Measuring Reality: Independent & Dependent Variables

“The true method of knowledge is experiment.”

 – William Blake


How do we know what we know?

Observation and experimentation provide us with the clearest view of the world and its machinations. Some early scientists believed in using intuition or logic. But the problem is that our intuition doesn’t always pan out or reflect reality.

We can run experiments within the world by manipulating or observing the independent variable, measuring its effects on a dependent measure.


The Limits of Logic and Intuition

Here is a difficult truth: we’re limited by everything that we don’t know and biased by what we do know.

We see this every day. A Congressman once brought in a snowball to “refute” climate change. A lot of misinformation about the COVID-19 vaccine also relies on similar logic and intuition about “natural immunity”. We need to use proper experimental methods to conclude.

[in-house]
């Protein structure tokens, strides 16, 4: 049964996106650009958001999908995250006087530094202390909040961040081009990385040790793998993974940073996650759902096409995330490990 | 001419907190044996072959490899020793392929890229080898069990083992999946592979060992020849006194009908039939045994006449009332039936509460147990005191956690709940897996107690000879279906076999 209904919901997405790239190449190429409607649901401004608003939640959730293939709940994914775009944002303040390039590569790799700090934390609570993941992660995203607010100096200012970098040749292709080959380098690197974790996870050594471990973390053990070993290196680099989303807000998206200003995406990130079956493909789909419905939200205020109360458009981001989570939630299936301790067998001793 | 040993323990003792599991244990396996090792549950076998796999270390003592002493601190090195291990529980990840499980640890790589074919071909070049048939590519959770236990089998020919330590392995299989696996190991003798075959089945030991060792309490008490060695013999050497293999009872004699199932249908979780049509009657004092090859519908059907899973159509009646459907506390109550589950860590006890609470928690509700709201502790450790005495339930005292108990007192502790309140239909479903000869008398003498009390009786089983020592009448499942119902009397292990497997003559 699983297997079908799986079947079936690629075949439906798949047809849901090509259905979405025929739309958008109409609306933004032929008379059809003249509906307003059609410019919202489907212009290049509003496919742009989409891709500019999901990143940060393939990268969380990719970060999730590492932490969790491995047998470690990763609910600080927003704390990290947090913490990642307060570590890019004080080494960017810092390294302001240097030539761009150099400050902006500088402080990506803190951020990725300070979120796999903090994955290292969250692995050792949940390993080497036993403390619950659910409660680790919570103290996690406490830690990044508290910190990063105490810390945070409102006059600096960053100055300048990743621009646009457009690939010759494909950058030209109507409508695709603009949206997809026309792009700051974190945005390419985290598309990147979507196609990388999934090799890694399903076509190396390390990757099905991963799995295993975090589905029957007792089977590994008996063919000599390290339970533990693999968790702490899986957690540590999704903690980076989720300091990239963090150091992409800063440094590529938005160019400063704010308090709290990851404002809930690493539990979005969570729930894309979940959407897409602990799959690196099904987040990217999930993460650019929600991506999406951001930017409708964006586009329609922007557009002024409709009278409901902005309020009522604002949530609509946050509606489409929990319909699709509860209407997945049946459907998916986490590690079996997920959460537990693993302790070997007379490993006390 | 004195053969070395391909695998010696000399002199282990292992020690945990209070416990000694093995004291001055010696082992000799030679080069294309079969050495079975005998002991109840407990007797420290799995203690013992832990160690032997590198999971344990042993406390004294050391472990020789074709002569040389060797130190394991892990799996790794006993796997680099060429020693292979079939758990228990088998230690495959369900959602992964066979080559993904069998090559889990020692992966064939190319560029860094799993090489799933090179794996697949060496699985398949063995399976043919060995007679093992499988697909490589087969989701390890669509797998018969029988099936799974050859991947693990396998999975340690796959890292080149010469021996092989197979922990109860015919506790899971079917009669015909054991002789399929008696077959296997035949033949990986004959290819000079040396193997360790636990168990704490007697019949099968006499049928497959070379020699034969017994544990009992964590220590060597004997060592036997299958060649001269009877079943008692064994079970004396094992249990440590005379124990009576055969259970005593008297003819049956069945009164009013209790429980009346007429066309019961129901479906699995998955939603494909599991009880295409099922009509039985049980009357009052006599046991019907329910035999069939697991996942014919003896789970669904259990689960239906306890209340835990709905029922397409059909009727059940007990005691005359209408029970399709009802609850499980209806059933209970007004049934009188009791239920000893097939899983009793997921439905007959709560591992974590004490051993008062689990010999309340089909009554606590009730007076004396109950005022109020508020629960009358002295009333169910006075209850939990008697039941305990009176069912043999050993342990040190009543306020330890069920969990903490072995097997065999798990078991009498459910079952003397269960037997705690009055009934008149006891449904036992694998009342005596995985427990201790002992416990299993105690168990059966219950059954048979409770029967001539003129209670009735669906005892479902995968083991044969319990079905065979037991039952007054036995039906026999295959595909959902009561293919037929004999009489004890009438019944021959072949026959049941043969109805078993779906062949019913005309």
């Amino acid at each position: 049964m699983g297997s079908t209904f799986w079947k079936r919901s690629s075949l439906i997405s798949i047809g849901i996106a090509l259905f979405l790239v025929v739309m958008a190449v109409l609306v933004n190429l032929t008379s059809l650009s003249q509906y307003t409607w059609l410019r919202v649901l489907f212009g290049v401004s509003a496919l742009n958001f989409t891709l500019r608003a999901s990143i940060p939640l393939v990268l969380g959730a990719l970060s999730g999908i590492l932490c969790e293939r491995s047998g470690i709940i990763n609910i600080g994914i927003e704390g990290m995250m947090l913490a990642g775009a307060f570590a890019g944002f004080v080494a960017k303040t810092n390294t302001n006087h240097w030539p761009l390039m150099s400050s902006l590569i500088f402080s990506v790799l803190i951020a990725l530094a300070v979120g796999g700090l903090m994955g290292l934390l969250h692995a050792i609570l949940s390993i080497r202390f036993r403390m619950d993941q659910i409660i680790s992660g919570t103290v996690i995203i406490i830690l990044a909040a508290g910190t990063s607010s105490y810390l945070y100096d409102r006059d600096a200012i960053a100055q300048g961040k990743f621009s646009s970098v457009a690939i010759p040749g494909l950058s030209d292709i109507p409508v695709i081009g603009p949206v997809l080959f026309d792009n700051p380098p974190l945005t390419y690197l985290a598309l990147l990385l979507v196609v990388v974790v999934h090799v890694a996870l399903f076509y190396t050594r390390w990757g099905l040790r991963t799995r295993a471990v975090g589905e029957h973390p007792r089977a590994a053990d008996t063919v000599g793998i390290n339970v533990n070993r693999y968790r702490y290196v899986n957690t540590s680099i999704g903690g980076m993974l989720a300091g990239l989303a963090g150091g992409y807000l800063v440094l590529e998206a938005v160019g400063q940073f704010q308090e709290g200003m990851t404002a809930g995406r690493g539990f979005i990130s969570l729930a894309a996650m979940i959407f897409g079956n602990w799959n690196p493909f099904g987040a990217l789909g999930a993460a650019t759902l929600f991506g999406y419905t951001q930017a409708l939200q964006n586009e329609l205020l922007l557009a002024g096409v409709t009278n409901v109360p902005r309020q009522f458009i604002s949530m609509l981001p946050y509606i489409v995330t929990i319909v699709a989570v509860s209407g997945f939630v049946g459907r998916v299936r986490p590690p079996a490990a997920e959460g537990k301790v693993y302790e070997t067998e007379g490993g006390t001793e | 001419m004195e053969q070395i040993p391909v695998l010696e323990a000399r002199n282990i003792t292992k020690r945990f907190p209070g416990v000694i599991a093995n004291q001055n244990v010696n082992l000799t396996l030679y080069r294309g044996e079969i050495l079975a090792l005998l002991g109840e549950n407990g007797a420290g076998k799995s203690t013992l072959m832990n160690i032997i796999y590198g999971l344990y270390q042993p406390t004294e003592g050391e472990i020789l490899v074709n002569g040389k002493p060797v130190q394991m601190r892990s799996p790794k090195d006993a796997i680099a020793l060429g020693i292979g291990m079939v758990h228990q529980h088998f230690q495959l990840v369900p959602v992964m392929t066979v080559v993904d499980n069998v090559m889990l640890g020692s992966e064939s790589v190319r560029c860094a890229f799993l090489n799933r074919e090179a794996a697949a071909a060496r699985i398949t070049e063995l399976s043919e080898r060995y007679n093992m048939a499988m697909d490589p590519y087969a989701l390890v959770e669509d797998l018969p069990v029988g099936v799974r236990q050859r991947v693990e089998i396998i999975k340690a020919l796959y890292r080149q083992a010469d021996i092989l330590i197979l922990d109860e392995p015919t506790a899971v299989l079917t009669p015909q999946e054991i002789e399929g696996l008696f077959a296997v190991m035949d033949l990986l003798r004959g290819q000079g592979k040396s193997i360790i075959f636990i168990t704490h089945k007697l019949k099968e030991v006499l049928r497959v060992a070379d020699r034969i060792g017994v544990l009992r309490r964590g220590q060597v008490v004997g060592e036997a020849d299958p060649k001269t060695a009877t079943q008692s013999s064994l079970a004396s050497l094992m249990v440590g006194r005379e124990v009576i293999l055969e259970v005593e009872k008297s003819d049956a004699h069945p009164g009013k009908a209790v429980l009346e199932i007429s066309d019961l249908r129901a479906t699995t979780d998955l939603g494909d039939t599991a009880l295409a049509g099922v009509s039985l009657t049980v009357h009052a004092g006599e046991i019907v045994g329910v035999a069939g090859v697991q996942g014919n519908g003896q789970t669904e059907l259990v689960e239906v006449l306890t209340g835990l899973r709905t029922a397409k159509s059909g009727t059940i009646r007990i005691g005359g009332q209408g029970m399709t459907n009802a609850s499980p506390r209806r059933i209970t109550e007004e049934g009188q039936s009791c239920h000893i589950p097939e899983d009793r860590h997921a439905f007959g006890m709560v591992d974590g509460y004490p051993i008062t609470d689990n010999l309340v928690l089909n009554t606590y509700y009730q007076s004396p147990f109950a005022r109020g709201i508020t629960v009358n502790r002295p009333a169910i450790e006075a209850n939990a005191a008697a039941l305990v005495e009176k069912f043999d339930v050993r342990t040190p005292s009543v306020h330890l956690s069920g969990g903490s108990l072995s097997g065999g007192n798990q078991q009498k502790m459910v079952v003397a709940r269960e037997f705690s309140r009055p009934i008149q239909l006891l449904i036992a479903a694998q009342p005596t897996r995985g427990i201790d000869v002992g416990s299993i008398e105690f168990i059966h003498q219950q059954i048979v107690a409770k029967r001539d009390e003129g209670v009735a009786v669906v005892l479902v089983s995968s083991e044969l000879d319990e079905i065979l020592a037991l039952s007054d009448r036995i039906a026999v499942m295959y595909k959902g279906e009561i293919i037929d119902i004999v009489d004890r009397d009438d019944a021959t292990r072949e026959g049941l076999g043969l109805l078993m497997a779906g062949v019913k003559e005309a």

Measuring Reality

Independent and dependent variables help us measure reality. Often we’re interested in seeing how an independent variable, X, might affect a dependent variable, Y.

To do this, we design an experiment where we record or manipulate the independent variable. This independent variable is stable and uninfluenced by other variables. Unless you are a Time Lord of sorts, time is an independent variable.

Another example would involve measuring pollution in the environment as an independent variable, to see its effects on cognition. Here the dependent variable is anything that is observed and potentially impacted by our independent variable. It is the measurement of our experimental outcome.

Independent variable: Changed or observed during an experiment to measure its effects on another variable. This variable is not affected by the other variables that you’re measuring.

Dependent variable: The outcome measure of your experiment. You are testing whether the independent variable influences this variable or outcome. Your independent variable might not explain all the changes, often there are unmeasured extraneous variables that confound your results.



Logic and intuition are unreliable methods for understanding the world. There are often variables we don’t know or understand that we can’t glean through simple observation.

When we perform experiments, we can see how one independent variable, that we either manipulate or track, affects our outcome measures. These outcomes or dependent measures will provide us data to run statistical tests.

Then we can see whether the independent variable explains the changes in the dependent variable or if extraneous variables are influencing the results.